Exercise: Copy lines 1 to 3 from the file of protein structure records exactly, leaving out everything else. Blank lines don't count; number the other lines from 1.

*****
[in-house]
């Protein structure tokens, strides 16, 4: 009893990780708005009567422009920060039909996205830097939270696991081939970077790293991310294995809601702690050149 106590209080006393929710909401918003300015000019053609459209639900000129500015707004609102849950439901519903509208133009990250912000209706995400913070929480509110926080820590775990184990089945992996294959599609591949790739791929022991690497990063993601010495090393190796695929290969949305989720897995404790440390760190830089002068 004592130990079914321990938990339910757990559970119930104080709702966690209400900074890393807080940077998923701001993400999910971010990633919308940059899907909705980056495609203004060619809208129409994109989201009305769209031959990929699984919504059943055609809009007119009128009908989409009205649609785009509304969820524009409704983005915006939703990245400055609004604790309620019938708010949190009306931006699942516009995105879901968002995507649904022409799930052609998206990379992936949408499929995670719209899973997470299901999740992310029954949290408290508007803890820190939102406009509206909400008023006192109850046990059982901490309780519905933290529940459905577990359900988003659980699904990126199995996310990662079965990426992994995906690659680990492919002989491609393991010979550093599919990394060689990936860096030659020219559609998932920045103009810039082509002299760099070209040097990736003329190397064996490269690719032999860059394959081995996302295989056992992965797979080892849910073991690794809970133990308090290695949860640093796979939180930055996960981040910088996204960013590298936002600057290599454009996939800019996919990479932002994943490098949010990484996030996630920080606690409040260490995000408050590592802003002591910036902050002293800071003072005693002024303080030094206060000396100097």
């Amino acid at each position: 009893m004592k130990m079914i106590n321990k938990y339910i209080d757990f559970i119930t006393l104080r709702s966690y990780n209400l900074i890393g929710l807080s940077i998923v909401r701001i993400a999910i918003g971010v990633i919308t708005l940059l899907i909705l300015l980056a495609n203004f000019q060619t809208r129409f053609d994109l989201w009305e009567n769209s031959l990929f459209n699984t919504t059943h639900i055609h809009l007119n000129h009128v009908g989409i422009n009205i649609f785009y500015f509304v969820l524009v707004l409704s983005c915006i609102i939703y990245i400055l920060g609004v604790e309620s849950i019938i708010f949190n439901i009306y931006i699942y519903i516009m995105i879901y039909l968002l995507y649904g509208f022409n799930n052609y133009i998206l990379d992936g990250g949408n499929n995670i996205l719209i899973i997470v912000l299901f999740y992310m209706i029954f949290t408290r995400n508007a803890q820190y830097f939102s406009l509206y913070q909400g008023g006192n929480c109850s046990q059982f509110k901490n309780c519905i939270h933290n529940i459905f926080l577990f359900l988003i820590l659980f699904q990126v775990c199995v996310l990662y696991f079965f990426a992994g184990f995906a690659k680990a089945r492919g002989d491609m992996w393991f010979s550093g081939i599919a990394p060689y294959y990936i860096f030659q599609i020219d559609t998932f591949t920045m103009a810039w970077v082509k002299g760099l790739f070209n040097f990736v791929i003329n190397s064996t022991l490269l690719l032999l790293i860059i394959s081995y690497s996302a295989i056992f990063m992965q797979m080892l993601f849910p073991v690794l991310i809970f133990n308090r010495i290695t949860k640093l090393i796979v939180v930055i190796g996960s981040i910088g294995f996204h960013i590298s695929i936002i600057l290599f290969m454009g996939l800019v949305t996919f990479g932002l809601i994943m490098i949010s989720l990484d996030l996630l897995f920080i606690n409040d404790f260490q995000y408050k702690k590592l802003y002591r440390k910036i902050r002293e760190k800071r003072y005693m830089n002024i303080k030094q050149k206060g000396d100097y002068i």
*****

[in-house]
């Protein structure tokens, strides 16, 4: 009893990780708005009567422009920060039909996205830097939270696991081939970077790293991310294995809601702690050149 106590209080006393929710909401918003300015000019053609459209639900000129500015707004609102849950439901519903509208133009990250912000209706995400913070929480509110926080820590775990184990089945992996294959599609591949790739791929022991690497990063993601010495090393190796695929290969949305989720897995404790440390760190830089002068 004592130990079914321990938990339910757990559970119930104080709702966690209400900074890393807080940077998923701001993400999910971010990633919308940059899907909705980056495609203004060619809208129409994109989201009305769209031959990929699984919504059943055609809009007119009128009908989409009205649609785009509304969820524009409704983005915006939703990245400055609004604790309620019938708010949190009306931006699942516009995105879901968002995507649904022409799930052609998206990379992936949408499929995670719209899973997470299901999740992310029954949290408290508007803890820190939102406009509206909400008023006192109850046990059982901490309780519905933290529940459905577990359900988003659980699904990126199995996310990662079965990426992994995906690659680990492919002989491609393991010979550093599919990394060689990936860096030659020219559609998932920045103009810039082509002299760099070209040097990736003329190397064996490269690719032999860059394959081995996302295989056992992965797979080892849910073991690794809970133990308090290695949860640093796979939180930055996960981040910088996204960013590298936002600057290599454009996939800019996919990479932002994943490098949010990484996030996630920080606690409040260490995000408050590592802003002591910036902050002293800071003072005693002024303080030094206060000396100097």
């Amino acid at each position: 009893m004592k130990m079914i106590n321990k938990y339910i209080d757990f559970i119930t006393l104080r709702s966690y990780n209400l900074i890393g929710l807080s940077i998923v909401r701001i993400a999910i918003g971010v990633i919308t708005l940059l899907i909705l300015l980056a495609n203004f000019q060619t809208r129409f053609d994109l989201w009305e009567n769209s031959l990929f459209n699984t919504t059943h639900i055609h809009l007119n000129h009128v009908g989409i422009n009205i649609f785009y500015f509304v969820l524009v707004l409704s983005c915006i609102i939703y990245i400055l920060g609004v604790e309620s849950i019938i708010f949190n439901i009306y931006i699942y519903i516009m995105i879901y039909l968002l995507y649904g509208f022409n799930n052609y133009i998206l990379d992936g990250g949408n499929n995670i996205l719209i899973i997470v912000l299901f999740y992310m209706i029954f949290t408290r995400n508007a803890q820190y830097f939102s406009l509206y913070q909400g008023g006192n929480c109850s046990q059982f509110k901490n309780c519905i939270h933290n529940i459905f926080l577990f359900l988003i820590l659980f699904q990126v775990c199995v996310l990662y696991f079965f990426a992994g184990f995906a690659k680990a089945r492919g002989d491609m992996w393991f010979s550093g081939i599919a990394p060689y294959y990936i860096f030659q599609i020219d559609t998932f591949t920045m103009a810039w970077v082509k002299g760099l790739f070209n040097f990736v791929i003329n190397s064996t022991l490269l690719l032999l790293i860059i394959s081995y690497s996302a295989i056992f990063m992965q797979m080892l993601f849910p073991v690794l991310i809970f133990n308090r010495i290695t949860k640093l090393i796979v939180v930055i190796g996960s981040i910088g294995f996204h960013i590298s695929i936002i600057l290599f290969m454009g996939l800019v949305t996919f990479g932002l809601i994943m490098i949010s989720l990484d996030l996630l897995f920080i606690n409040d404790f260490q995000y408050k702690k590592l802003y002591r440390k910036i902050r002293e760190k800071r003072y005693m830089n002024i303080k030094q050149k206060g000396d100097y002068i």